Empire State Building Keeps Getting Greener
- Jul 13, 2011
July 13, 2011
By Nicholas Ziegler, News Editor
While sustainability and green initiatives are typically done in small steps — echoing the old “think locally, act globally” sentiment — in this case, thinking big got the job done. After undergoing a retrofit initiative in 2009, the tallest building in New York City has achieved Energy Star certification for 2010, its second year in a row. The building was something of a challenge, according to Anthony E. Malkin, president of Malkin Holdings, which directs the greening operation of the building.
“Receiving an Energy Star rating is a significant accomplishment for any building, and we are proud that our pre-war building has again qualified,” he said. “This is only a part of our ongoing commitment to sustainability and reduced environmental impact.”
The 2009 retrofit aimed to reduce energy use by more than 38 percent, saving the building more than $4.4 billion annually, mostly through the replacement and refurbishing of windows, the addition of insulation in key areas and the introduction of tenant energy-management systems that allow for more efficient control of power.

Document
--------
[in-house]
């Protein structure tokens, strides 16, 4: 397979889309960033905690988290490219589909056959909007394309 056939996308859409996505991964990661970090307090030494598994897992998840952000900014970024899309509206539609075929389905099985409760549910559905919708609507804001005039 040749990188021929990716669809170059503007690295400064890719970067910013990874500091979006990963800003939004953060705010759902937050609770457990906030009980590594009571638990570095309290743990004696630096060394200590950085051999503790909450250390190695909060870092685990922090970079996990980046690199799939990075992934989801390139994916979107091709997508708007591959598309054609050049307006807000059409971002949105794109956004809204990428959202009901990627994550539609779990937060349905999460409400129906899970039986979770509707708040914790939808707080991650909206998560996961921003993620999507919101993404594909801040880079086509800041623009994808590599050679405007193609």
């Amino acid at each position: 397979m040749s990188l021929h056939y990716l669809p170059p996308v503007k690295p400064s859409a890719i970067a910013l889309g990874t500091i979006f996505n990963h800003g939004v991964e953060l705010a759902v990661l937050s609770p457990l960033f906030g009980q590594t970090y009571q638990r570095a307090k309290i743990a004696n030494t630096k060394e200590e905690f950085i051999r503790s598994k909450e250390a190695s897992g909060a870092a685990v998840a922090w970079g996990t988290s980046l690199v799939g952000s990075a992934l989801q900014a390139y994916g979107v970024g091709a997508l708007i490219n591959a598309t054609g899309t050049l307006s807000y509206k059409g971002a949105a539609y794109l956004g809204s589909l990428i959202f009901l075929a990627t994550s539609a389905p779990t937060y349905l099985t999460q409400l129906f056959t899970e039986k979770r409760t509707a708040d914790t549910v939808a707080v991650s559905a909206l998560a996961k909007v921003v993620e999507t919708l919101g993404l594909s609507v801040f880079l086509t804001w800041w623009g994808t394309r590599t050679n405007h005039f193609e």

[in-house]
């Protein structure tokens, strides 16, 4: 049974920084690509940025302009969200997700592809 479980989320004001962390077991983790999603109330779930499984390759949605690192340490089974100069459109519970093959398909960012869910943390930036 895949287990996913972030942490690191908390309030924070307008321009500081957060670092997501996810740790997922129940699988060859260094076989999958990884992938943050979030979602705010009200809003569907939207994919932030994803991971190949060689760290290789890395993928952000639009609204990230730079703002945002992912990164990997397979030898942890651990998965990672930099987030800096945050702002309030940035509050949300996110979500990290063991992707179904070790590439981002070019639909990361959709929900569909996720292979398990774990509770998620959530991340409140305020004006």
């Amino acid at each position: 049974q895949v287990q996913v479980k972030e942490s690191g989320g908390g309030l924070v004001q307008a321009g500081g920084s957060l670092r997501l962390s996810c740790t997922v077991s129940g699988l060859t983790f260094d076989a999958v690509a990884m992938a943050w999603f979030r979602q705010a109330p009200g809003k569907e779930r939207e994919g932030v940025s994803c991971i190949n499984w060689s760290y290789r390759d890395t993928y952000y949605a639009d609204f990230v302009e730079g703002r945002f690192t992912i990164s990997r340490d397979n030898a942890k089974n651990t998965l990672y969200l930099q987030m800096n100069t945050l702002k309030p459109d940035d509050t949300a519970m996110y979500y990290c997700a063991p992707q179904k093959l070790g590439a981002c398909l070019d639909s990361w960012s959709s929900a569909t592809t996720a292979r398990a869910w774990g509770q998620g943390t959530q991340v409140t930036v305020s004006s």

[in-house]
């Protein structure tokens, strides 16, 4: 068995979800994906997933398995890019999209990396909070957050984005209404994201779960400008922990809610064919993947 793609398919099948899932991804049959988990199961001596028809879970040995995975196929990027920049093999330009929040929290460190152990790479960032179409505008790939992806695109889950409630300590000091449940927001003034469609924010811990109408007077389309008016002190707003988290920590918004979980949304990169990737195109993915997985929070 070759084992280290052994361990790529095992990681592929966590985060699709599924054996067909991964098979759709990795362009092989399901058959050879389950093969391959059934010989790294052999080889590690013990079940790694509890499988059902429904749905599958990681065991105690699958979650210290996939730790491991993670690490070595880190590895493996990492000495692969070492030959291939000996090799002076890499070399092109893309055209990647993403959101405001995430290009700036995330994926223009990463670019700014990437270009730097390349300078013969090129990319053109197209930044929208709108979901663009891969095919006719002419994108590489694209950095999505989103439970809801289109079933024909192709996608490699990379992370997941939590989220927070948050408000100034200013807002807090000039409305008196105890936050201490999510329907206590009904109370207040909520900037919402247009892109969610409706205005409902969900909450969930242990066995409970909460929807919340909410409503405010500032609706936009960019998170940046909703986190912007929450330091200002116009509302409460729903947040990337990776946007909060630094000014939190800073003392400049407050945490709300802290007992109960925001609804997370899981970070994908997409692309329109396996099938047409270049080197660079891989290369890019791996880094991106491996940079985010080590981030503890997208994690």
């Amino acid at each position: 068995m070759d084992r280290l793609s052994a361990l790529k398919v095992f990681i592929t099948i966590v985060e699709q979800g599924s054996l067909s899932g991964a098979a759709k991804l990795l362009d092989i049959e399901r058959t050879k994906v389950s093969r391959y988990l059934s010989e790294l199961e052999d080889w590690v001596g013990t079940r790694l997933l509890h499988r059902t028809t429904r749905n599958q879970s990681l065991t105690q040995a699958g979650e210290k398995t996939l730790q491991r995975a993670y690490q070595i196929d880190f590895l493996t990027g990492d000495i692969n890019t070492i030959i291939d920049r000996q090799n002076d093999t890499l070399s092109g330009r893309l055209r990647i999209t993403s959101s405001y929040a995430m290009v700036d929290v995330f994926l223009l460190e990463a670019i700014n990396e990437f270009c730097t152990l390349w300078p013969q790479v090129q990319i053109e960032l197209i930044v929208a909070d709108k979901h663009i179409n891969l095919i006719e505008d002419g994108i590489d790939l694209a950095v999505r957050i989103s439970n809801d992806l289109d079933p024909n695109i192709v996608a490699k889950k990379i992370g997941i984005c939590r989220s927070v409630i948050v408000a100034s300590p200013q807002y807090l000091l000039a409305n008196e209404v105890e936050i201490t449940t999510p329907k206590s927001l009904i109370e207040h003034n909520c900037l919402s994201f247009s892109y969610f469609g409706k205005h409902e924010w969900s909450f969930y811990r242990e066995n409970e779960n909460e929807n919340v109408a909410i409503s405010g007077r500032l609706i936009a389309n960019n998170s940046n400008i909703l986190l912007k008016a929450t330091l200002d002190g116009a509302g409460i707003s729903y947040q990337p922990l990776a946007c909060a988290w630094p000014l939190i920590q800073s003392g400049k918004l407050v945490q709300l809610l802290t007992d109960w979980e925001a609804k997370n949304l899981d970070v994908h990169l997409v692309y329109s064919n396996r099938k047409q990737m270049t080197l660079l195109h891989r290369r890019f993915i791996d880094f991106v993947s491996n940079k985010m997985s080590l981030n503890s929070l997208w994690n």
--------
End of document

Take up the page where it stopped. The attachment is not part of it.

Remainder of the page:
Earlier this year, the building became New York’s largest commercial purchaser of 100 percent renewable energy. Buying its power from Green Mountain Energy Co., the two-year contract stipulated 55 million kilowatt-hours of renewable energy annually, saving 100 million pounds of carbon emissions per year. The Empire State Building also recently entered into a contract with Otis to modernize the structure’s 68 buildings, which will also return generated energy back into the building’s power grid.
According to the Urban Land Institute, building retrofits are hot topics in commercial real estate. While the goal is to improve energy and environmental performance, to reduce water use and to improve the general conditions of a property, they are typically done, in the words of Doug Gatlin, vice president of marketplace development for the U.S. Green Building Council, “in a way that is financially beneficial to the owner.”